On Friday, Aug. 19, McKinney announced Stage 2 drought measures are in effect. Water restrictions in McKinney do not change under Stage 2. The city is accelerating efforts to reduce water use by five percent, and residents are urged to continue to conserve water.
The implementation of Stage 2 comes at the request of the North Texas Municipal Water District (NTMWD), the city’s water supplier. McKinney water restrictions of watering irrigation only two days weekly and not during the hours of 10 a.m. to 6 p.m. already comply with Stage 2 plan initiated by the NTMWD.
Since initiating water regulations in 2006, water use in McKinney has been reduced by nearly 30 percent. To further conserve water, the city has halted non-essential city government water use including vehicle washing and operation of ornamental fountains that use potable water.
“Even though stricter water restrictions are not in place, the drought is a serious threat to our water supply. We urge residents to conserve as much as possible to help us delay implementation of further drought restrictions,” said Executive Director of Public Works Hal Cranor.
About 60 percent of water use in the average home is from landscape irrigation. Little steps like watering for one minute less per zone on your sprinkler system can make a significant difference. The city also recommends waiting to install new landscape.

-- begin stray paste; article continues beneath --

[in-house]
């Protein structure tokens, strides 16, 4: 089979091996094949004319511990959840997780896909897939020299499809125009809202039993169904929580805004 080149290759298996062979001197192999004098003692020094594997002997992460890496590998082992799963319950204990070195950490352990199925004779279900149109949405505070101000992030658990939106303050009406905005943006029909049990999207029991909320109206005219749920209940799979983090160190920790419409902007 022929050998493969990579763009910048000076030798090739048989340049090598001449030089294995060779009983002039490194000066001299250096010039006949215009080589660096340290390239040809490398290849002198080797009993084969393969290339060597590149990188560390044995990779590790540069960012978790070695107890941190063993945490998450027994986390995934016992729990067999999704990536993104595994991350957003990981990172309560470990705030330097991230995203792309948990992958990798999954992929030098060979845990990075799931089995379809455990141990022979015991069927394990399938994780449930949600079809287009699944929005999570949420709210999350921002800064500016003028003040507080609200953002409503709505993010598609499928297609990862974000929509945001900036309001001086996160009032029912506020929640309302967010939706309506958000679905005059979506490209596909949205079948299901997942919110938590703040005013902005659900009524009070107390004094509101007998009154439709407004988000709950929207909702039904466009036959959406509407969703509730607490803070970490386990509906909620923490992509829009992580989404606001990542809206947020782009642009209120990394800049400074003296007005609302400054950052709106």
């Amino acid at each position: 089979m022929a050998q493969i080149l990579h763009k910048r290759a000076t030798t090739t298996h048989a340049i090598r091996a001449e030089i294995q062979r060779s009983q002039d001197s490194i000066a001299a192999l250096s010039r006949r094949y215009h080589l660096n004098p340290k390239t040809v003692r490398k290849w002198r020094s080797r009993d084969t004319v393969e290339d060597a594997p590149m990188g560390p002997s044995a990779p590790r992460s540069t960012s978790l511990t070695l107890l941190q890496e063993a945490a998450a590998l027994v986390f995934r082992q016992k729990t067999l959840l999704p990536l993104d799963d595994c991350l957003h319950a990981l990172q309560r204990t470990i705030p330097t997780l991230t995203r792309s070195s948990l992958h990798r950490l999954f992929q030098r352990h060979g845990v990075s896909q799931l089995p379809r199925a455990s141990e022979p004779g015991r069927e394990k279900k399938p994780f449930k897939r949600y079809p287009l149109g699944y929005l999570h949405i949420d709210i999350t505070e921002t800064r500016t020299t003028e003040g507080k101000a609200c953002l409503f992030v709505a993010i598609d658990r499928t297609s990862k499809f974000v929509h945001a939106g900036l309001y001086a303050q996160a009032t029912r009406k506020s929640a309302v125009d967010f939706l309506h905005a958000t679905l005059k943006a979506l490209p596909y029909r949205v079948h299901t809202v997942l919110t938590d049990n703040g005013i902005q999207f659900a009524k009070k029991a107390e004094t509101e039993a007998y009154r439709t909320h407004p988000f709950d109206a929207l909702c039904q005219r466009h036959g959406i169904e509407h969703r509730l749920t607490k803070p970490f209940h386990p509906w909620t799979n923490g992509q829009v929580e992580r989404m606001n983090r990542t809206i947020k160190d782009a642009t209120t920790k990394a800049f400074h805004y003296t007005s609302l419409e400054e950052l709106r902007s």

If you observe a violation of the current watering regulations, please record the exact time, date and address of the observed violation and report it to firstname.lastname@example.org.
Regular maintenance and checks for sprinkler systems can significantly reduce water use in the average home. Local, licensed irrigators offer McKinney residents discounted rates for irrigation checkups. A licensed irrigator will come to your home evaluate your current landscape and irrigation system, identify areas for improvement and provide a watering schedule that will help save water and money. For a list of licensed irrigators, or for more information on water regulations and conservation, visit www.mckinneytexas.org/water.